I will give up smoking whenever I’m ready to do so and not a day before. If I get cancer in the meantime so be it, I have the right to live my life as I wish and take as much risk as I desire. Perhaps my family, friends and well-wishers too will be affected by my decisions besides me, but, no one else will be. Therefore government and society doesn’t even come into the picture.

Leave my smoking, drinking and gambling habits for me to sort out with those who are near and dear to me. I value my freedom to be left alone far more then my health. I will therefore ask the do-gooders to desist from using the power of government to control my life, even if they think it will do me good. I am not a child and do not like my actions to be monitored or controlled by a nanny state, when I harm no one except myself.

And even if you wish me well, and are bent upon using government to do me good, good which I do not desire, you will never succeed. If you make alcohol and tobacco too expensive, you will, in fact do me more harm. I will not stop drinking or smoking, I will just move on to cheaper brands. I will smoke beedis if I have to but smoke I will. I will drink even illicit hooch if you make scotch too expensive, but drink I will.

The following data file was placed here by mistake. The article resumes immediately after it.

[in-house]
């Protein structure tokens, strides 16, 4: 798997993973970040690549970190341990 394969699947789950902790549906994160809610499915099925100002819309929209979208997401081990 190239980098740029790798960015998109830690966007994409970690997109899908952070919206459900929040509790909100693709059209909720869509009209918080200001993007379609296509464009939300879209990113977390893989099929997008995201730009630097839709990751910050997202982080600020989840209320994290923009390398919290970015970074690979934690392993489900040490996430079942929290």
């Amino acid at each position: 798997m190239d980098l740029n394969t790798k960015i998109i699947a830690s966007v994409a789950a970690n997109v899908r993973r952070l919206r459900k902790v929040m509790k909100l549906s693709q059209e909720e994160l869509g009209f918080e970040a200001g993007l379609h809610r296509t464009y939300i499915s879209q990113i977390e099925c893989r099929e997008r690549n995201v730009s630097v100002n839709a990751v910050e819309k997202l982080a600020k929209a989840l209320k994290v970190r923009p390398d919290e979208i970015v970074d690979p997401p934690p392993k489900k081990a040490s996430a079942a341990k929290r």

What if you, acting in my interest, but against my wishes, forbid production, distribution and sale of cigarettes and whisky, and, make gambling illegal. You will be making a big mistake for you will achieve nothing. Don’t worry about me, whatever you do, I will get my smoke and my drink from illegal, underground sources if you make it impossible for legitimate businessmen to supply what I need. I will also find someone to accept my bets whatever you do.

Economics and history would both be on my side. Mahatma Gandhi tried to enforce prohibition in India. He failed. India’s efforts to ban gambling have resulted in every street in India having gamblers who will either be placing or accepting bets on cricket matches. Americans experimented with prohibition in the 30’s, the experiment was a miserable failure leading to the rise of gangsters like Al Capone who kept the Americans well supply with their daily drinks. America’s current efforts to control drugs have also failed and have in fact exacerbated the drug problem. The underworld keeps drugs within easy reach of all students in every campus in every US state.

My advice to government, society and do gooders, ‘Leave me alone, for it ain’t anybody’s business if I smoke, drink, or gamble.’

The Himalyan Times